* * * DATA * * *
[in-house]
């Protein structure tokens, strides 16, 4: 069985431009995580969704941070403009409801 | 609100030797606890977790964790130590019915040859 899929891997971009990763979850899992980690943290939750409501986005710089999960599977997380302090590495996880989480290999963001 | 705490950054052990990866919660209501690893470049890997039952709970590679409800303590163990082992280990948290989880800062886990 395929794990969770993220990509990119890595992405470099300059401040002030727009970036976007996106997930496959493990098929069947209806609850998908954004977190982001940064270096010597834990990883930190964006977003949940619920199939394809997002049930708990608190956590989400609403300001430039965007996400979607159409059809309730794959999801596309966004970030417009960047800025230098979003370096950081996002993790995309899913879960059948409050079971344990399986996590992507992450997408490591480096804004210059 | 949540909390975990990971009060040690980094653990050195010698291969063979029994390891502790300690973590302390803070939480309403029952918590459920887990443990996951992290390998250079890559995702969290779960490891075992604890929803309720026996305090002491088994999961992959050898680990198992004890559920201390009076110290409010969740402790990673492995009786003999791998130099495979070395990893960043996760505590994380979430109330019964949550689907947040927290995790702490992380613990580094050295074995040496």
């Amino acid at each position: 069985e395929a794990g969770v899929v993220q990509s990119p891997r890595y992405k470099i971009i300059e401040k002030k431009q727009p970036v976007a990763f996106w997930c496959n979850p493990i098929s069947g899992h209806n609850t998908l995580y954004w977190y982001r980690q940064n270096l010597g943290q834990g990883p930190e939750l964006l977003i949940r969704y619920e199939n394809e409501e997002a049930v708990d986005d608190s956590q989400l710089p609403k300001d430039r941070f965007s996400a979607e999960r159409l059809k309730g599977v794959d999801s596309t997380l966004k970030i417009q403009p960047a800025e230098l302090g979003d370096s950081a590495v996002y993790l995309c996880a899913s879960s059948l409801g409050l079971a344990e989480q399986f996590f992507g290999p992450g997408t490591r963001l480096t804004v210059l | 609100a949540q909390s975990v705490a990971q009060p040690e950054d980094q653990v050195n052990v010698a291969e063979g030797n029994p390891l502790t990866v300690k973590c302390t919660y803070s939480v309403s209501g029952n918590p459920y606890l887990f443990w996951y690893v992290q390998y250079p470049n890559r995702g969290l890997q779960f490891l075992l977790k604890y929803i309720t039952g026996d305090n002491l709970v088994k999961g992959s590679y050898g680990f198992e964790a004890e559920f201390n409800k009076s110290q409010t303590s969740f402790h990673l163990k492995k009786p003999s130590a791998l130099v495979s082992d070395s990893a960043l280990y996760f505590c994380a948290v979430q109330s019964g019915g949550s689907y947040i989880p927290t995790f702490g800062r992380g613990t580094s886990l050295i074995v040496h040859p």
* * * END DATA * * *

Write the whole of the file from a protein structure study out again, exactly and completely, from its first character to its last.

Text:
[in-house]
């Protein structure tokens, strides 16, 4: 069985431009995580969704941070403009409801 | 609100030797606890977790964790130590019915040859 899929891997971009990763979850899992980690943290939750409501986005710089999960599977997380302090590495996880989480290999963001 | 705490950054052990990866919660209501690893470049890997039952709970590679409800303590163990082992280990948290989880800062886990 395929794990969770993220990509990119890595992405470099300059401040002030727009970036976007996106997930496959493990098929069947209806609850998908954004977190982001940064270096010597834990990883930190964006977003949940619920199939394809997002049930708990608190956590989400609403300001430039965007996400979607159409059809309730794959999801596309966004970030417009960047800025230098979003370096950081996002993790995309899913879960059948409050079971344990399986996590992507992450997408490591480096804004210059 | 949540909390975990990971009060040690980094653990050195010698291969063979029994390891502790300690973590302390803070939480309403029952918590459920887990443990996951992290390998250079890559995702969290779960490891075992604890929803309720026996305090002491088994999961992959050898680990198992004890559920201390009076110290409010969740402790990673492995009786003999791998130099495979070395990893960043996760505590994380979430109330019964949550689907947040927290995790702490992380613990580094050295074995040496």
């Amino acid at each position: 069985e395929a794990g969770v899929v993220q990509s990119p891997r890595y992405k470099i971009i300059e401040k002030k431009q727009p970036v976007a990763f996106w997930c496959n979850p493990i098929s069947g899992h209806n609850t998908l995580y954004w977190y982001r980690q940064n270096l010597g943290q834990g990883p930190e939750l964006l977003i949940r969704y619920e199939n394809e409501e997002a049930v708990d986005d608190s956590q989400l710089p609403k300001d430039r941070f965007s996400a979607e999960r159409l059809k309730g599977v794959d999801s596309t997380l966004k970030i417009q403009p960047a800025e230098l302090g979003d370096s950081a590495v996002y993790l995309c996880a899913s879960s059948l409801g409050l079971a344990e989480q399986f996590f992507g290999p992450g997408t490591r963001l480096t804004v210059l | 609100a949540q909390s975990v705490a990971q009060p040690e950054d980094q653990v050195n052990v010698a291969e063979g030797n029994p390891l502790t990866v300690k973590c302390t919660y803070s939480v309403s209501g029952n918590p459920y606890l887990f443990w996951y690893v992290q390998y250079p470049n890559r995702g969290l890997q779960f490891l075992l977790k604890y929803i309720t039952g026996d305090n002491l709970v088994k999961g992959s590679y050898g680990f198992e964790a004890e559920f201390n409800k009076s110290q409010t303590s969740f402790h990673l163990k492995k009786p003999s130590a791998l130099v495979s082992d070395s990893a960043l280990y996760f505590c994380a948290v979430q109330s019964g019915g949550s689907y947040i989880p927290t995790f702490g800062r992380g613990t580094s886990l050295i074995v040496h040859p």